Soldiers attempted to seize power in oil-rich Gabon by taking control of a national radio station to declare their dissatisfaction with the way president Ali Bongo is running the country.

Military officers seized Gabon’s state broadcaster to announce plans to “save democracy in danger” in what appeared to be a coup against ailing President Ali Bongo. The soldiers have been arrested, Radio France Internationale reported, citing a government spokesman.

At 4.30am local time (5.30am GMT) on Monday, Lieutenant Kelly Ondo Obiang, who described himself as a commander of the Republican Guard, read out a statement saying the army wanted “to restore democracy”.

Young army officers are disappointed with a speech by Bongo on Dec. 31 that he broadcast from Morocco, according to Ondo Obiang Kelly, a lieutenant who read the statement on state TV Monday and identified himself as a member of the Republican Guard. Bongo has been convalescing in Morocco for more than two months after suffering a stroke.

“While he attempted to quickly end the debate on his health, the speech only reinforced doubts about his capacity to handle the heavy responsibilities that come with the position of president of the republic,’’ Kelly said on Monday. That’s why the Patriotic Movement of Young Defense and Security Forces decided “to take its responsibility to finally defeat all these manoeuvres that are underway to confiscate power,” in an apparent reference to senior Gabonese officials who are running state institutions in Bongo’s absence.

Yields on the nation’s $1.5 billion of sinkable bonds due December 2024 jumped the most since August, rising 54 basis points to 8.9 percent by 9:16 a.m. in London.

Oil-dependent Gabon is the second-smallest member of the Organization of Petroleum Exporting Countries. While a majority of the population of fewer than 2 million lives in poverty, the Bongo family is among the wealthiest in central Africa, according to a French government probe that resulted in the seizure of real-estate assets in Paris in 2016.

The movement urged army officers to seize weapons and ammunition and join the group, and called on all Gabonese to “take control of the streets” and “save Gabon from chaos.” The soldiers have been arrested and calm will be restored within hours, Radio France Internationale reported, citing Communication Minister Guy-Bertrand Mapangou.

Helicopters were circling overhead in the capital and gunfire rang out across the capital, Libreville, early in the morning, prompting most residents to stay indoors. The internet and mobile-phone lines were cut a few hours after the coup announcement.

“I am locked up in my house like many others, but the information I have is that fighting is going on” around the offices of the state broadcaster RTG, former Prime Minister Raymond Ndong Sima said by phone from Libreville. “Things are still very confused, hence I can’t say for sure whether it is a coup d’etat or a mutiny of the rank and file of the army.”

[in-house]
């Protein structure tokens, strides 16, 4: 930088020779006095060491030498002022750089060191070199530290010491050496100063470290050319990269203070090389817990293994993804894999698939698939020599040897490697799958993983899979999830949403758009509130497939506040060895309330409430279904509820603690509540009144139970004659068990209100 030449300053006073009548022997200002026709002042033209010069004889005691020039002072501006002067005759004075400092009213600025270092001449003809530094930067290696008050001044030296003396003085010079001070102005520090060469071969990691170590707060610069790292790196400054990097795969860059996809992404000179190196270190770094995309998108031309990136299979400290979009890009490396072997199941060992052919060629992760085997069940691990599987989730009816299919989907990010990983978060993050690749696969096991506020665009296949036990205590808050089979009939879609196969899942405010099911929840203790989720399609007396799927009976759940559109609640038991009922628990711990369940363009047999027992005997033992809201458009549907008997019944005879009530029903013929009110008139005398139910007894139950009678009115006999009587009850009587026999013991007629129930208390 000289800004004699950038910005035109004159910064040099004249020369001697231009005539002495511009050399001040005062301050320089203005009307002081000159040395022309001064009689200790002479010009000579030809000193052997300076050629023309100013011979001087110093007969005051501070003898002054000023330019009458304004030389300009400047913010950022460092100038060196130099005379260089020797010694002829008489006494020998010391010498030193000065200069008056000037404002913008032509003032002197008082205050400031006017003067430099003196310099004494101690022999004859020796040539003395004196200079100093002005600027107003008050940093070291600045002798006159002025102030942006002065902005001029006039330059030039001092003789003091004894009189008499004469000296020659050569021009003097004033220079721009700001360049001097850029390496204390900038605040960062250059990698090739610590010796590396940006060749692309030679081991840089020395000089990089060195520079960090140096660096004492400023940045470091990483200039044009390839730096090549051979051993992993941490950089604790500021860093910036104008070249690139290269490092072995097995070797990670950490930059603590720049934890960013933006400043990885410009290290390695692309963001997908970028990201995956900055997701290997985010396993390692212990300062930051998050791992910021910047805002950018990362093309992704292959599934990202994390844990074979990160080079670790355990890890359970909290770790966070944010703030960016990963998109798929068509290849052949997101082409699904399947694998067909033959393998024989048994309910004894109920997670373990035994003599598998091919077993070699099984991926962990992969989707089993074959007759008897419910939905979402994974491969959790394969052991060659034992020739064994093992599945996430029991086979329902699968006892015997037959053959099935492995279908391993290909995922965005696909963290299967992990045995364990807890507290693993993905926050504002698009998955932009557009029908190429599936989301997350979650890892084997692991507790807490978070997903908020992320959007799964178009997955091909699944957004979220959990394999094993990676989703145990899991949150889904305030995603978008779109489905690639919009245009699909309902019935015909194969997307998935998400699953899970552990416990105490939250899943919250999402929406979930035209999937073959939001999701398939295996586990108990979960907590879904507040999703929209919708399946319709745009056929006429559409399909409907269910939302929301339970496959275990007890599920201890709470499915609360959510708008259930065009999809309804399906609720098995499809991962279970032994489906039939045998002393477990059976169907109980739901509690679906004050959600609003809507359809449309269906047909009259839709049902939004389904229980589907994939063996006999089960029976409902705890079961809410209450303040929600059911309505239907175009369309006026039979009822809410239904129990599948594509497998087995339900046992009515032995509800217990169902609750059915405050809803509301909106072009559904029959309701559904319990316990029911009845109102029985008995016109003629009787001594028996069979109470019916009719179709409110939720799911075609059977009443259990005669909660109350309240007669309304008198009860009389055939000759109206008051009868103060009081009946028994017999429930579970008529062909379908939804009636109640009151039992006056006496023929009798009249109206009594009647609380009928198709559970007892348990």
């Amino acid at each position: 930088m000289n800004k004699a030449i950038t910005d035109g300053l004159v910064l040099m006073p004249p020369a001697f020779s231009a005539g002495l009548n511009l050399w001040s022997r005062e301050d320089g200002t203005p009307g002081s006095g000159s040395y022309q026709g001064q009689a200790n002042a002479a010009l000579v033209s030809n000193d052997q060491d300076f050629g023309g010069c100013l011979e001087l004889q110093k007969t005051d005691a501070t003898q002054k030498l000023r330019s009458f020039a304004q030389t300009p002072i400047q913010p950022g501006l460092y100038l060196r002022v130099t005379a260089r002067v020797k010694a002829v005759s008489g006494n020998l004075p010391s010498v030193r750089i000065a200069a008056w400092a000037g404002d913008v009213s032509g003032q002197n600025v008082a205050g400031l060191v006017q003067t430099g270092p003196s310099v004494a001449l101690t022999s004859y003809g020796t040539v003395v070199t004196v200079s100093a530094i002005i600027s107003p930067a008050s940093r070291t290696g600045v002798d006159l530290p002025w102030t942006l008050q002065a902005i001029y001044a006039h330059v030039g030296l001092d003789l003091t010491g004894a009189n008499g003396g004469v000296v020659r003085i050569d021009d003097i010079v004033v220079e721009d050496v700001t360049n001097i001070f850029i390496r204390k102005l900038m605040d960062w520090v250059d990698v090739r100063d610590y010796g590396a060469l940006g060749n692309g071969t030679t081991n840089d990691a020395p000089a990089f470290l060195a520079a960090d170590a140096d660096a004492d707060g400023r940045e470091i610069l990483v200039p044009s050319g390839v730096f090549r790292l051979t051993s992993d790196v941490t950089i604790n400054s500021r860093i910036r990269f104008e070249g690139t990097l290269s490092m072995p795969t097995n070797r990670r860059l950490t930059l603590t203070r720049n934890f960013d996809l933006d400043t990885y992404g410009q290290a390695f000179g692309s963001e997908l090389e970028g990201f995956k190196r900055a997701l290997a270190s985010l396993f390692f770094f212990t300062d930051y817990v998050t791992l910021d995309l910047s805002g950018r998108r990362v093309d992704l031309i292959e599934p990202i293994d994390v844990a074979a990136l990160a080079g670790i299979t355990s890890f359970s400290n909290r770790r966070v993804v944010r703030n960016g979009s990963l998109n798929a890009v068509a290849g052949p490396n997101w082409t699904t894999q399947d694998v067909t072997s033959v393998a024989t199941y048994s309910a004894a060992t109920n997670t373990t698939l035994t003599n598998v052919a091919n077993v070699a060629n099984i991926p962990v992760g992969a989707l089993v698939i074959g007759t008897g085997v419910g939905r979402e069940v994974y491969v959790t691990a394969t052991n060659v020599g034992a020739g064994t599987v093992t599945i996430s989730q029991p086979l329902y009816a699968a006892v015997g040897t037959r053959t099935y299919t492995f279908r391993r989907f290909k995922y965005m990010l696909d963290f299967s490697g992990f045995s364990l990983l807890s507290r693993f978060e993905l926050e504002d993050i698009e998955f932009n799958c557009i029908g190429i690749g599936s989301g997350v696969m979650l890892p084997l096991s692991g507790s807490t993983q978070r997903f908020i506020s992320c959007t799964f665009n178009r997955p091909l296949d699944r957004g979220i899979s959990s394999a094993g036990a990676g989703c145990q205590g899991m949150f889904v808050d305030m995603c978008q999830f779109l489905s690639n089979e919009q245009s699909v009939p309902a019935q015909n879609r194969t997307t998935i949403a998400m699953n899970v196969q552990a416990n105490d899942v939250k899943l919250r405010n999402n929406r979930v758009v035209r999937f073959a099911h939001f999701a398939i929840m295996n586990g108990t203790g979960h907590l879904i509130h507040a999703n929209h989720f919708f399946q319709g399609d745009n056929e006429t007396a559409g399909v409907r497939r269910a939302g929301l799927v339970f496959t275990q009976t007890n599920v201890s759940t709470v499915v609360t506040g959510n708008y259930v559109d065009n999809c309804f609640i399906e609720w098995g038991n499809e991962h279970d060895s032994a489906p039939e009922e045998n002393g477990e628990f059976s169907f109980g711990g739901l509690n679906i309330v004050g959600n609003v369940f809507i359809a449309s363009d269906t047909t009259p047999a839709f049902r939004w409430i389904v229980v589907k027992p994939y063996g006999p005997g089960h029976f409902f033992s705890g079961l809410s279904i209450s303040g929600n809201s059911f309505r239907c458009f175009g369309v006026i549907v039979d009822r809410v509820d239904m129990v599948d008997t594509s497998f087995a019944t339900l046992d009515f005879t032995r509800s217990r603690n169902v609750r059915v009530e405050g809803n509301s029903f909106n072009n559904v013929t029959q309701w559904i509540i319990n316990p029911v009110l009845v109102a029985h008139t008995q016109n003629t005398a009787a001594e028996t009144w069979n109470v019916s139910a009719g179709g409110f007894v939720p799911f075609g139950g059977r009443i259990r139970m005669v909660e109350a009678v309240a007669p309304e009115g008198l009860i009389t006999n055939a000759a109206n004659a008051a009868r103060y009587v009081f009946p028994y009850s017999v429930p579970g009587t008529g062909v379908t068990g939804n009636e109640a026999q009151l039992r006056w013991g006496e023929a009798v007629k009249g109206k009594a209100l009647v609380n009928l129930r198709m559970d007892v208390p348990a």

Flanked by two others holding weapons and dressed in camouflage uniforms and green berets, he also called on the youth of Gabon to join “Operation Dignity” and take over airports, ammunition bunkers and means of transport.

Three hours later government spokesman Guy-Bertrand Mapangou claimed the situation was under control. He said four military officers had been arrested by elite forces and described them as a “group of jokers”. A fifth officer fled.

Mr Bongo, 59, has been away from Gabon since suffering a stroke in Saudi Arabia three months ago. He recently addressed the country in a New Year’s message while receiving treatment in Morocco.

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In a statement filmed in a radio studio, Lieutenant Obiang, who also described himself as the leader of the Patriotic Youth Movement of the Gabon Defence and Security Forces, said that the president’s appearance ”reinforced doubts about the president’s ability to continue to carry out of the responsibilities of his office.”

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“Dear young people, it is time to take our destiny in hand,” he said. “The time has come when the long-awaited day has arrived. This day the army decided to stand with its people to save Gabon from chaos.”

He said the coup was being carried out against “those who, in a cowardly way, assassinated our young compatriots”, a reference to deadly clashes between protesters and police after Mr Bongo was declared the winner of the 2016 election.

The president won by fewer than 6,000 votes but the European Union said it found anomalies in the province of Haut-Ogooue, where he won 95 percent on a 99.9 percent turnout.

Witnesses described hearing sporadic gunfire in the capital Libreville and said soldiers fired tear gas to disperse a crowd of about 300 people gathered outside the radio station to support the attempted coup.

Military tanks and armed vehicles patrolled the streets, a curfew was imposed and the internet and electricity were cut. Services were restored at around 8.30am local time.

Mr Bongo took over as president in 2009 following the death of his father Omar, who ruled Gabon for 42 years.

The attempted coup comes just days after Donald Trump announced that US armed forces had been sent to Gabon because of the security situation in the Democratic Republic of the Congo.

Eighty personnel were deployed “in response to the possibility that violent demonstrations may occur” following the elections on 30 December, he said.

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